Engineered materials gaining in popularity among homeowners as lower-maintenance alternative
Engineered Hardwood: Where traditional solid hardwood is just that — all wood — engineered hardwood has a veneer of hardwood but is composed of several thin layers of backing, mostly plywood, but it could also be fiberboard or unfinished hardwood. According to Pinto, the layers add stability to the overall strength of the material. Where there can be issues with solid hardwood floors contracting and expanding, engineered hardwood’s composition makes that a nonissue. It also comes with different finishes. Urethane and oil finishes are very popular, said Pinto.
Laminate: Like engineered hardwood, laminate planks are layered materials, but instead of a wood top layer, it has a high-definition photographic wood-look layer, complete with graining, and sits above a moisture-resistant, stabilizing base layer topped by a core of high-density fiberboard, all finished in resin.
Porcelain Tile: Porcelain tile planks can resemble wood, even with a textured grain. They come in a variety of styles, colors, and designs — from sleek to rustic. They’re scratch-resistant, stain-resistant and water-resistant.
You have more choices than ever in flooring for your home, and the choice of what to use should start with functionality. How much wear will it take? How will moisture impact it? How easy is it to maintain? How hard or soft is it underfoot? Trends change over time — remember carpeted master baths? — but it always comes down to what works best for your household.
As there are multiple options to meet different needs, resale is another factor to keep in mind. Where you live should factor into the flooring type you choose in order to get the best return on your flooring investment.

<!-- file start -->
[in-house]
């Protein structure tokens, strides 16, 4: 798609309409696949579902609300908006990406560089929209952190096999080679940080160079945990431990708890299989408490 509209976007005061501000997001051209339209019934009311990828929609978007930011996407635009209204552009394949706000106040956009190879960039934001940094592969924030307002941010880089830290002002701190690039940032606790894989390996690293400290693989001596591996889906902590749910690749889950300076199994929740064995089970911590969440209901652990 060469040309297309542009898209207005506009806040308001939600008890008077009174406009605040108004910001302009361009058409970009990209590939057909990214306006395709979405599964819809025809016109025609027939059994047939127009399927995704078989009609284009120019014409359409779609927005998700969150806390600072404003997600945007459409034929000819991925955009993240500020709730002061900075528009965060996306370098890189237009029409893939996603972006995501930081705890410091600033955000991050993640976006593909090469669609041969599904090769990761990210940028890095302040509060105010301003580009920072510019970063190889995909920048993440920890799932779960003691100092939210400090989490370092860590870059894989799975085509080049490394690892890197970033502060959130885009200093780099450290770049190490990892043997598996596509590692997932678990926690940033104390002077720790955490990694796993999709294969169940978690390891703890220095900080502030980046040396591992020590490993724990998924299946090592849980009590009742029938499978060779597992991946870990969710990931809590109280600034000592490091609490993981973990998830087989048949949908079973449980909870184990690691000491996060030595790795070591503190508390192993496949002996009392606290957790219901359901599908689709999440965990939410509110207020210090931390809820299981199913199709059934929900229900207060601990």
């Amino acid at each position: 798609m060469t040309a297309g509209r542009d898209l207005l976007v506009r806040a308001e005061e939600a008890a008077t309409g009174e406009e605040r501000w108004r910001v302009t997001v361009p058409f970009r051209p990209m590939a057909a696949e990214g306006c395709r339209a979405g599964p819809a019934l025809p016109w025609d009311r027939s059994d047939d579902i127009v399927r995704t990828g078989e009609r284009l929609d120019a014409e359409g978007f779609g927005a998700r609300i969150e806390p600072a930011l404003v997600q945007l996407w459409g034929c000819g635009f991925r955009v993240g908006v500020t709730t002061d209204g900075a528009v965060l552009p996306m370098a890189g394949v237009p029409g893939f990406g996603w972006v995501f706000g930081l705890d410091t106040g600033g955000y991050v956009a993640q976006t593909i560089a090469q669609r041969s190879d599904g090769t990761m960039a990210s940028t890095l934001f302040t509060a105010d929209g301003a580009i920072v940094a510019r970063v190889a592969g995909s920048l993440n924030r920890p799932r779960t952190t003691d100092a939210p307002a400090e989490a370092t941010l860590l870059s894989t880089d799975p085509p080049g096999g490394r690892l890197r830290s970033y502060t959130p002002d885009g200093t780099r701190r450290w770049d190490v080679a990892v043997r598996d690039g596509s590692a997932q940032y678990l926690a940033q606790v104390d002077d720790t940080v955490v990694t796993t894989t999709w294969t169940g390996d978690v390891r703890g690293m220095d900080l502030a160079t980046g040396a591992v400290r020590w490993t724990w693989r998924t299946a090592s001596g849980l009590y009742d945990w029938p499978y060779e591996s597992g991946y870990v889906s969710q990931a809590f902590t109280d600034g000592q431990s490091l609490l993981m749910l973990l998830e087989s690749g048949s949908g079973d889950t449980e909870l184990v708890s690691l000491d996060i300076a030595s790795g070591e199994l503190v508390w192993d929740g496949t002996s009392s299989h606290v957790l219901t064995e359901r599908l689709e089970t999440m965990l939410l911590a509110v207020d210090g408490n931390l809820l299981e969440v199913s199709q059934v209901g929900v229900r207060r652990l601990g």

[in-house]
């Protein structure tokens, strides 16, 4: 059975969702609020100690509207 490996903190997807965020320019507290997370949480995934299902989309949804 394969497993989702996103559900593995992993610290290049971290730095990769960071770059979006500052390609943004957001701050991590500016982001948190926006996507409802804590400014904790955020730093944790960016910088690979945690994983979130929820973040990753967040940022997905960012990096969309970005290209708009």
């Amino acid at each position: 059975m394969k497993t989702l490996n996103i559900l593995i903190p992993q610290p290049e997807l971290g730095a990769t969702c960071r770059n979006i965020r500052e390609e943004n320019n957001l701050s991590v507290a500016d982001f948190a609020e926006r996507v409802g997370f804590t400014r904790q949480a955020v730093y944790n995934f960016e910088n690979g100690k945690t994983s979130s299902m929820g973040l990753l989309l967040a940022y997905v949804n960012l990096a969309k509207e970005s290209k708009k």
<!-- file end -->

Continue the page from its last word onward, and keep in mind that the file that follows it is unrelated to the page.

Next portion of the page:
Many homeowners are interested in environmentally friendly flooring, and they have more options to choose from, too. Their reasons might be health-related, sustainability or both. “Green choices in flooring are readily available and are classified as either made from a renewable resource, made from recycled material, recyclable after use or a combination of these,” Ross explains.
Bamboo fits into the renewal category, notes Cole’s manager Fratt. It also repels moisture, which hardwood does not do, but there are some cautions: “There have been some companies found to purchase flooring products with higher amounts of formaldehyde in the product in order to save money. Coles is not one of those companies,” he emphasizes. “All of our products have passed all regulations by the California Air Resources Board. It’s good for consumers to know that if products are sold too cheaply, there must be a reason.”
Reclaimed Wood Products
Pioneer Millworks remills salvaged wood into flooring, timbers, cabinetry, stair parts, doors, siding, and trusses. The company’s primary wood is longleaf yellow pine, but chestnut, oak, Douglas fir, and white pine are also available. Pioneer Millworks also makes engineered flooring composed of a 3/16″-thick layer of FSC-certified reclaimed or fresh-sawn wood on a plywood platform that is 70% (minimum) FSC-certified using low-VOC adhesives.
• MRc3: Materials Reuse
• MRc7: Certified Wood
Will this add value to your home? Contact the appraisers at www.scappraisal.com for your value questions.
FSC-Certified Bamboo Flooring
Nadurra bamboo flooring is available in formaldehyde-free and FSC-certified composite and solid bamboo styles. For commercial use, the company offers its Traffic Composite series, which is 180% harder than maple and is factory-coated with nine layers of Bona’s waterborne, commercial-grade polyurethane, making it appropriate for areas with heavy foot traffic. Nadurra bamboo flooring comes in multiple sizes and colors, and in vertical or horizontal laminate patterns.
• MRc6: Rapidly Renewable Materials
• MRc7: Certified Wood
• IEQc4.3: Low-Emitting MaterialsFlooring Systems